I had an even more nerve-racking experience during a holiday in the States, when I spent a few days in Los Alamos (birthplace of the atom bomb!). One day, I went hiking in some mountains near the town, which was all good fun, until I came back down in a part of town I hadn't been before (it's actually quite a big place). Unfortunately, the part of town I found myself in was one of those annoying places where seemingly every street loops back around on itself; after I'd been walking around and around in circles for far too long, I started to panic, particularly as it was getting dark. I then had the absolutely brilliant idea of striking back across the face of the mountain I'd just come down from, before the last vestiges of daylight had vanished; unfortunately, as I attempted this desperate course of action, I suddenly remembered that the mountains were criss-crossed with deep canyons: the sort you don't see until you've nearly fallen into them! So, yeah, I ended up going back to the part of town I'd just left, and painstakingly following every road that looked like a main one (if they had bus stops along them, I considered that a particularly good sign) until I'd finally managed to find my way back to a part of town that looked familiar! (Oh, and to cap off the whole exciting experience, I stopped off at a cafe on my way back to my motel, to get something to eat after my big adventure, only to find the place full of people standing with their eyes closed in a circle, and swaying to and fro! (I think the place was used after hours by the members of some happy clapper church.) It was all a bit like something out of Invasion of the Body Snatchers; I seem to recall making a hasty exit, before they realized I was there, and started chanting, "Join us! Join us!")

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    1. I'm afraid I did snort in laughter, when I got to the bit about the happy clappy cultists. A narrow escape indeed! :-)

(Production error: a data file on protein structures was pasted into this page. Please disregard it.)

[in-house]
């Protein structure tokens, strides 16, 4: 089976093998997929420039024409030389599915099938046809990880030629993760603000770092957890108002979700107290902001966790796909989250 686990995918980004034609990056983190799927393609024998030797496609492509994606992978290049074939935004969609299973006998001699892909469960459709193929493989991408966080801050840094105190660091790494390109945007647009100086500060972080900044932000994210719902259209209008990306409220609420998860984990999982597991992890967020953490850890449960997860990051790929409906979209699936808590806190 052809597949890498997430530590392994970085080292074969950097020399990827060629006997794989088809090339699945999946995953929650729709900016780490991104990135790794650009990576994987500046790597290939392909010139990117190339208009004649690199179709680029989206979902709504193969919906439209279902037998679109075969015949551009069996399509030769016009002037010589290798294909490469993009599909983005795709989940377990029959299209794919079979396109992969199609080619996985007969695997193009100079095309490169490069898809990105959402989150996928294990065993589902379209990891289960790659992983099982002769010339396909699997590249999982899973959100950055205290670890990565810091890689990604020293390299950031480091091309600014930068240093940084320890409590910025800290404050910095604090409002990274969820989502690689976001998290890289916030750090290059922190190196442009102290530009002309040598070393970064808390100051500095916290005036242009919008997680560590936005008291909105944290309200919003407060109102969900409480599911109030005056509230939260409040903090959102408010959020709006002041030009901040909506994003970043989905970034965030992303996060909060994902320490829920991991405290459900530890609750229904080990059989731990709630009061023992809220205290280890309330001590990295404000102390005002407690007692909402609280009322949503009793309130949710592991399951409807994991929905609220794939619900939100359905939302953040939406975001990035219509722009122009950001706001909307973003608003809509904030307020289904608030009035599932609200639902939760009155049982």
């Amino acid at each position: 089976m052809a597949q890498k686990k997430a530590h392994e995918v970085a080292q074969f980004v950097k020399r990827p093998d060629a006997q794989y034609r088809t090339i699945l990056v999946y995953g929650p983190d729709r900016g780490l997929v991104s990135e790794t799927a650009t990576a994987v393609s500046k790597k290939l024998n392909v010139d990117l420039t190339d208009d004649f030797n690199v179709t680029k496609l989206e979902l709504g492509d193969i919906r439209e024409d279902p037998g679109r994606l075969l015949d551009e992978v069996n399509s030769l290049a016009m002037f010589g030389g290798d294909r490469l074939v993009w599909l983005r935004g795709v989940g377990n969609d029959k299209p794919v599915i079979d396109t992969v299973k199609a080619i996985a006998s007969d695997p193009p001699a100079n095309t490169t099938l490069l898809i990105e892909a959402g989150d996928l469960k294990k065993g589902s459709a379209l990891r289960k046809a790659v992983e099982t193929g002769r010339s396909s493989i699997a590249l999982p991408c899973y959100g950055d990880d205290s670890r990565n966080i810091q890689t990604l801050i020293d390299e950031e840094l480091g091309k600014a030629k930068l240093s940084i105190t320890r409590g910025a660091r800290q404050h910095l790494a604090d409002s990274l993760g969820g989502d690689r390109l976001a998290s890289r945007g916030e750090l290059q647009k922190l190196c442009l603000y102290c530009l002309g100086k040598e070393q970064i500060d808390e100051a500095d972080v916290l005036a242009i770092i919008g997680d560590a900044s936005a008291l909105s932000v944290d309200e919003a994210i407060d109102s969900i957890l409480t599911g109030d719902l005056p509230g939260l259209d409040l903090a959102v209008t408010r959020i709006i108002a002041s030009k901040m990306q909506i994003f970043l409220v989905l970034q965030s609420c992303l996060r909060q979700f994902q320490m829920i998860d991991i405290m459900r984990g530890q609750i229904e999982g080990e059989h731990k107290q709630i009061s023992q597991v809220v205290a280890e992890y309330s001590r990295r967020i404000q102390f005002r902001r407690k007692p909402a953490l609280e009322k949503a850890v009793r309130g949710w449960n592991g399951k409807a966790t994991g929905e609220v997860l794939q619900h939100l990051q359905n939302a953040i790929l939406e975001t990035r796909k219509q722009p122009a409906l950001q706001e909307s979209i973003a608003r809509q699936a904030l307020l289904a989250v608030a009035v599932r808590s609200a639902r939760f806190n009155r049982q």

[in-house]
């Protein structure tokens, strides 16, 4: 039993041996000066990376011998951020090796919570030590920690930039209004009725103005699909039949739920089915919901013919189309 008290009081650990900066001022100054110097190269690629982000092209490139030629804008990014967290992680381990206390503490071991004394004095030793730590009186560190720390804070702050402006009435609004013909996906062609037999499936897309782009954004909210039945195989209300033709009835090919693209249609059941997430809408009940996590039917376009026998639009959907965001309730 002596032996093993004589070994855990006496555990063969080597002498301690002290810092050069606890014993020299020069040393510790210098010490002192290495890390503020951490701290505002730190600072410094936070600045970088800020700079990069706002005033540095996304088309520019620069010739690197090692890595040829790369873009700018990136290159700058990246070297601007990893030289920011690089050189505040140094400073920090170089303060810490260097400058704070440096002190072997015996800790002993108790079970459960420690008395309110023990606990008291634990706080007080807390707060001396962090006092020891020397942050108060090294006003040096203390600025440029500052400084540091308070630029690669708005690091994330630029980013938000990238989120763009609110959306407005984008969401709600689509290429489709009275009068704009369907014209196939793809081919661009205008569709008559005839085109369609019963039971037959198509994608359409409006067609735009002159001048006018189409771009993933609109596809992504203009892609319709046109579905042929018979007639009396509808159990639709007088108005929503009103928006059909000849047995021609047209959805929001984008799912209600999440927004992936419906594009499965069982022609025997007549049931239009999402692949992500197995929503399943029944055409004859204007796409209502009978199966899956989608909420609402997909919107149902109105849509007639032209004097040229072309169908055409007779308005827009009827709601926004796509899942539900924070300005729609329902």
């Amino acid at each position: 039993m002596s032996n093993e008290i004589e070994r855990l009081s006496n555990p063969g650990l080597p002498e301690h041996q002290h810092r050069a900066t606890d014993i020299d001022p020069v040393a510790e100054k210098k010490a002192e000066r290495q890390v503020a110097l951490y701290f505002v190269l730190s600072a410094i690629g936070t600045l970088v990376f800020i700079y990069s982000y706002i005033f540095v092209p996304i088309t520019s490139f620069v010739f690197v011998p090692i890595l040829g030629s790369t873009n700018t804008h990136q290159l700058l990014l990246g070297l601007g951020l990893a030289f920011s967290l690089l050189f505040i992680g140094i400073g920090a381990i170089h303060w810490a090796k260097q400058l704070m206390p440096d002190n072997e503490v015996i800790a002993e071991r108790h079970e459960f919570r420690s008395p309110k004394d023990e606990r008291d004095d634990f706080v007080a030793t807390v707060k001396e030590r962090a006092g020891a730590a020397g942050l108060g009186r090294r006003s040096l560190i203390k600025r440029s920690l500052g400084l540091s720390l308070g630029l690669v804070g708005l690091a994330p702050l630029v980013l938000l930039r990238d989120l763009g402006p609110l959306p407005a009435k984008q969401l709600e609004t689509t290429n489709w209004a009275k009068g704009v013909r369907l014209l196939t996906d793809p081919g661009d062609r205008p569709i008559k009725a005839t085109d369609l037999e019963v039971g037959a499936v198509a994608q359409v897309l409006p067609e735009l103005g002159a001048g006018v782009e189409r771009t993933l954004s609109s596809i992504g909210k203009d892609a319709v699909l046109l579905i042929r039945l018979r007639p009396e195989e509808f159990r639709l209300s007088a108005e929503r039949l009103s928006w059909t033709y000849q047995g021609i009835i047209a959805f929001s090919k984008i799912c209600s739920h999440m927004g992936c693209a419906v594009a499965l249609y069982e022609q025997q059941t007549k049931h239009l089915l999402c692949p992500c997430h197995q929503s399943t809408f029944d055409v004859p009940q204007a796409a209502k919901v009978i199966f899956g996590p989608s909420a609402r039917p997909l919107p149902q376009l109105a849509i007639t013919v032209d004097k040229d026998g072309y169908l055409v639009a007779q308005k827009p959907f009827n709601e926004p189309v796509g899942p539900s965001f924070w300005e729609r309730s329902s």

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  3. Bleedin' 'ell, darlin', yer shudder ask'd a local wot way yer was 'eddin' orf at. Now, Kings Cross... woss a nice girl like you doin' in a place like that? Full o' them punters only lookin' fer a bit of 'ows-yer-father, yer might get knobbled, know wot I mean? Yer went Sarf-East when wot yer wanted was Sarf. Next time, Tube it. Much easier. And yer get the 'ealth-givin' benefits of 'ot oily air and crushed hoomanity to boot. Sue x

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  4. Kirk: Spock. Translation.

    Spock: Some type of cant -

    Kirk: By all the stars, Spock!

    Spock: - a collection of colloquialisms, spoken in a thick accent designed to encourage a sense of identity, within the direct community, while discouraging externals - such as law enforcement.

    Kirk: Can you understand it?

    Spock: Certainly, captain. I did a year at the Van Dyke Institute for Languages. The earthli- person, sorry - is warning us that Engineer Scot should have placed us at St Pancras and not Kings Cross. A nexus of ne'er-do-wells.

    Kirk: Are there... any alien princesses, that look alluring, who may be in need of rescue, or perhaps a good snog?

    [ Kirk slumps as Spock pinches his shoulder ]

    Spock: Spock to Enterprise. Please relay to Doctor McCoy that the captain's tea requires a 200% increase in bromide. One to beam up.

    [ Spock to local ]

    Spock: Do you, my good person, happen to know where I may, get my knees up?

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  5. Yes, I've walked from Kings Cross/ St Pancras to Tower Bridge when I've been aiming for Westminster area must be something in the internal compass.
    While it's been a life saver many times, I live in a road which can and has baffled many taxi and delivery driver overly reliant on their GPS.

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  6. Ah, the *ahem* joys of relying on GPS, or that old mystery tour: postcodes :-)